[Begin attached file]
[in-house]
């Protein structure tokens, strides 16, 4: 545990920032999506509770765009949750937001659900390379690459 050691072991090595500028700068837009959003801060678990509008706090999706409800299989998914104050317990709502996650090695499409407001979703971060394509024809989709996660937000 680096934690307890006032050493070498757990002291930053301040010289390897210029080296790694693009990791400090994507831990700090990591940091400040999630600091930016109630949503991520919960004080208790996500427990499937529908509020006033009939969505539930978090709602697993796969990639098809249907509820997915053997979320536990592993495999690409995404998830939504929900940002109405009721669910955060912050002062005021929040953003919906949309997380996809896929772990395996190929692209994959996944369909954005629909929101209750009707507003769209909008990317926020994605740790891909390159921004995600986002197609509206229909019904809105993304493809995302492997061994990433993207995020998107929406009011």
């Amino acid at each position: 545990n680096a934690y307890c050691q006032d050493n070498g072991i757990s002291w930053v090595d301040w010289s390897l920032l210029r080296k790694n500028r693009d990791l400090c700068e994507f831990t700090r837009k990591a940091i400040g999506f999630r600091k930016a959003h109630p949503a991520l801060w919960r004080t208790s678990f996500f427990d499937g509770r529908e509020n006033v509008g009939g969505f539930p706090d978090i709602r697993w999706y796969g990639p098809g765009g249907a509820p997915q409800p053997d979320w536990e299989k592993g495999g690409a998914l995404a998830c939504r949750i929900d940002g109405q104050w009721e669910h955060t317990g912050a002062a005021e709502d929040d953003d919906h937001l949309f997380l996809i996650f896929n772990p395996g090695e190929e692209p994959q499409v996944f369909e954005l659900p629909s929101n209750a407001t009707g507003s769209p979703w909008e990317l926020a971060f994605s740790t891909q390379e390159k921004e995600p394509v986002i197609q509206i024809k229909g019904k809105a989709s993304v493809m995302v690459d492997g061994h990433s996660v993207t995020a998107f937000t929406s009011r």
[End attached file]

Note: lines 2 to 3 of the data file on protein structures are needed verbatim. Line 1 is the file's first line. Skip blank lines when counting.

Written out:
């Protein structure tokens, strides 16, 4: 545990920032999506509770765009949750937001659900390379690459 050691072991090595500028700068837009959003801060678990509008706090999706409800299989998914104050317990709502996650090695499409407001979703971060394509024809989709996660937000 680096934690307890006032050493070498757990002291930053301040010289390897210029080296790694693009990791400090994507831990700090990591940091400040999630600091930016109630949503991520919960004080208790996500427990499937529908509020006033009939969505539930978090709602697993796969990639098809249907509820997915053997979320536990592993495999690409995404998830939504929900940002109405009721669910955060912050002062005021929040953003919906949309997380996809896929772990395996190929692209994959996944369909954005629909929101209750009707507003769209909008990317926020994605740790891909390159921004995600986002197609509206229909019904809105993304493809995302492997061994990433993207995020998107929406009011």
């Amino acid at each position: 545990n680096a934690y307890c050691q006032d050493n070498g072991i757990s002291w930053v090595d301040w010289s390897l920032l210029r080296k790694n500028r693009d990791l400090c700068e994507f831990t700090r837009k990591a940091i400040g999506f999630r600091k930016a959003h109630p949503a991520l801060w919960r004080t208790s678990f996500f427990d499937g509770r529908e509020n006033v509008g009939g969505f539930p706090d978090i709602r697993w999706y796969g990639p098809g765009g249907a509820p997915q409800p053997d979320w536990e299989k592993g495999g690409a998914l995404a998830c939504r949750i929900d940002g109405q104050w009721e669910h955060t317990g912050a002062a005021e709502d929040d953003d919906h937001l949309f997380l996809i996650f896929n772990p395996g090695e190929e692209p994959q499409v996944f369909e954005l659900p629909s929101n209750a407001t009707g507003s769209p979703w909008e990317l926020a971060f994605s740790t891909q390379e390159k921004e995600p394509v986002i197609q509206i024809k229909g019904k809105a989709s993304v493809m995302v690459d492997g061994h990433s996660v993207t995020a998107f937000t929406s009011r």